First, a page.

reform

Obama: I Will Fight for Immigration Reform Alone Since House Republicans Refuse To Vote

A number of Christian groups have been calling on an immigration reform vote in the House, noting that 11 million men, women and children caught in America's "broken" immigration system are at stake. In May, Sojourners President Jim Wallis told The Christian Post that Boehner had both a moral and a biblical choice to make regarding putting immigration reform up for a vote.

Immigration Reform Leaders of Today Must Follow Past Examples

Chris Parypa Photography/Shutterstock.com

Chris Parypa Photography/Shutterstock.com

In 1910 my great-grandmother, Gelsamine Ferrigno, arrived at Ellis Island — a teen bride with her husband and two children desperate to make a better life. The story that has been passed down, confirmed by relatives both here and in Italy, is that the family decided that Gelsamine and Albert were the most likely to succeed so they pooled their resources, put them on a boat to America, said their goodbyes and told them to get work, make money, and send it back to their needy family in Solerno, Italy.

I often think about the elements of what I know of my story: immigrants from Italy, teenagers bearing a family burden, pressure to learn language and culture, permanent goodbyes to everything they ever knew, loneliness, fear.

There are two main reasons I often reminisce on this story in my family history.  First, I am eagerly working to support reform to our immigration laws for the immigrants of today.

Our immigration laws are broken and are in dire need of some attention. Families are being separated, a permanent underclass is being kept in the shadows, and our country continues to thrive on the adage “we want your work, we just don’t want you.” It is not just. It is not biblical, and there is no reason for politicians to willfully put politics before the needs of vulnerable people in our communities. 

The Many Contexts Of Immigrants-- And Evangelicals

Last week, evangelical congregations across America began screening a documentary called The Stranger: Immigration, Scripture and the American Dream, produced by a group called the Evangelical Immigration Table. Among EIT’s advocates are a host of uncommon bedfellows: Mathew Staver of the Liberty University School of Law and Jim Wallis of Sojourners, Leith Anderson of the National Association of Evangelicals and Russell Moore of the Southern Baptist Ethics and Religious Liberty Commission, and popular pastors Max Lucado and Wilfredo de Jesús.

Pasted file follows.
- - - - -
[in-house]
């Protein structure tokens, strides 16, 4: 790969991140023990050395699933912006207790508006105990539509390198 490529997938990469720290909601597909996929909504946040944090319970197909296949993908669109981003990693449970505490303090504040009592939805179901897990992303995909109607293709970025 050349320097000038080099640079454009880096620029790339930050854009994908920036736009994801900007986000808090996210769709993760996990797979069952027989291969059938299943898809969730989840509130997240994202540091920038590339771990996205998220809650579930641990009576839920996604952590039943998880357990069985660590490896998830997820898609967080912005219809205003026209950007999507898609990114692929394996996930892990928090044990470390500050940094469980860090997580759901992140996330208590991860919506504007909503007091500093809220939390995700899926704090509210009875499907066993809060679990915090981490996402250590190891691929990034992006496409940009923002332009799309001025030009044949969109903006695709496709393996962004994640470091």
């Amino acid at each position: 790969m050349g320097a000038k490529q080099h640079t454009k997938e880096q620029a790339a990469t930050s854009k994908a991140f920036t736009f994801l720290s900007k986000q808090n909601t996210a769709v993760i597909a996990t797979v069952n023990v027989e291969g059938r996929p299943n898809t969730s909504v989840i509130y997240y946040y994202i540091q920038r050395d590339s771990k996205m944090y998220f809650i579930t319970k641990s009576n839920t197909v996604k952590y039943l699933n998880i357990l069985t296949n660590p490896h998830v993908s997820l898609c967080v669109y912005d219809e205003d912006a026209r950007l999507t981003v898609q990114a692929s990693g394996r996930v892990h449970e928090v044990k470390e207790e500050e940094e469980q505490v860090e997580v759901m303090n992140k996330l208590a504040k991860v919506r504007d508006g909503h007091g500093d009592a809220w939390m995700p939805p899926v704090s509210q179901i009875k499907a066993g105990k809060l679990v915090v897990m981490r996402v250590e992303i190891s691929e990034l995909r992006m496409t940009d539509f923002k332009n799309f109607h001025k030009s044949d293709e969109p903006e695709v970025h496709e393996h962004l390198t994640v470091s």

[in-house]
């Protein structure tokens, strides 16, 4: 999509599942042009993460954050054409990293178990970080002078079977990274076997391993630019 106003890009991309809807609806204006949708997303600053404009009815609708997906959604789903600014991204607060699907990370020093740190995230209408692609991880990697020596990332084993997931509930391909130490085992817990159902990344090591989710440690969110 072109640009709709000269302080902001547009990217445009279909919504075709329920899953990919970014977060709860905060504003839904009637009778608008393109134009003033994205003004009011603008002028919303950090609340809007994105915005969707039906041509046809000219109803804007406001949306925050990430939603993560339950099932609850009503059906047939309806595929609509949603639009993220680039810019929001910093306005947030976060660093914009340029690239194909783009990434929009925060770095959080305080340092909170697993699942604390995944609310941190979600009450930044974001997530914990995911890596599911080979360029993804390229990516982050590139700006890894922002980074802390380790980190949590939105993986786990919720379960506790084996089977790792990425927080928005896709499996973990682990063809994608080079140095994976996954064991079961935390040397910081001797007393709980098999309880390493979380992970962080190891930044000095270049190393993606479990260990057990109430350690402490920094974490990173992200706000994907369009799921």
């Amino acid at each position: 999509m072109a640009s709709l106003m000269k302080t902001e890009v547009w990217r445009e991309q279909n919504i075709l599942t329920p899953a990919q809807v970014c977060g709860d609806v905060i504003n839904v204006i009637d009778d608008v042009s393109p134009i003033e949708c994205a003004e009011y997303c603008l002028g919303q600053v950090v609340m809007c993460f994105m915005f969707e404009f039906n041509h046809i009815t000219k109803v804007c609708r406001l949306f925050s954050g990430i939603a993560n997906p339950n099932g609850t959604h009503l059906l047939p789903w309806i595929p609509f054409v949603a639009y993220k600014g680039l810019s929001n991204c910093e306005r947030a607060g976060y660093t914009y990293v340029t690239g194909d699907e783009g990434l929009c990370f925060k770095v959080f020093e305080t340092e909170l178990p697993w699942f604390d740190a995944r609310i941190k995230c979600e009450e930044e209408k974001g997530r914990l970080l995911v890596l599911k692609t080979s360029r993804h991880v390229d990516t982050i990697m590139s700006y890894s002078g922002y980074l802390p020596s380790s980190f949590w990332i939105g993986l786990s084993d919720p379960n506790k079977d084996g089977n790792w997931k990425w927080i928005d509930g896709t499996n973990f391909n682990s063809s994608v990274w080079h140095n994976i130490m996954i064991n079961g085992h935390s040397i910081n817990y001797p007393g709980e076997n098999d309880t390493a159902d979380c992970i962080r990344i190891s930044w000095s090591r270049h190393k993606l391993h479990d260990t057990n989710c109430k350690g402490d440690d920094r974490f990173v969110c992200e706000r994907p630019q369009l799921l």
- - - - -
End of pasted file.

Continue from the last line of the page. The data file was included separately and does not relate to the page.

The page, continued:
Christian College Alums Vie For Eric Cantor's Seat

Sojourners President Jim Wallis tweeted on Tuesday night, that "Eric Cantor was not an ally of immigration reform but a likely obstacle. His loss could give Speaker Boehner the chance to finally pass it." "Immigration reform is now the moral test of Congress. With Eric Cantor now out of the way, it's all up to one man — Speaker John Boehner," he added.

Evangelicals: GOP Tumult Doesn't Doom Immigration Push

The Evangelical Immigration Table, a group of 11 religious leaders ranging from White House confidante Jim Wallis, the president of the Christian social justice agency Sojourners, to Russell Moore, the leader of the Southern Baptist Ethics and Religious Liberty Commission, had planned to use Mr. Cantor’s widely assumed primary victory as a jumping off point to pressure him to proceed on immigration reform legislation.

Activists Say The White House Delay Of A Deportation Policy Review Means 70,000 More Deportations Between Now And August

Add Sojourners, the Leadership Conference on Civil and Human Rights, and the United States Conference of Catholic Bishops (USCCB) Committee on Migration to the list of groups which, almost incomprehensibly, asked Obama to “move cautiously.”

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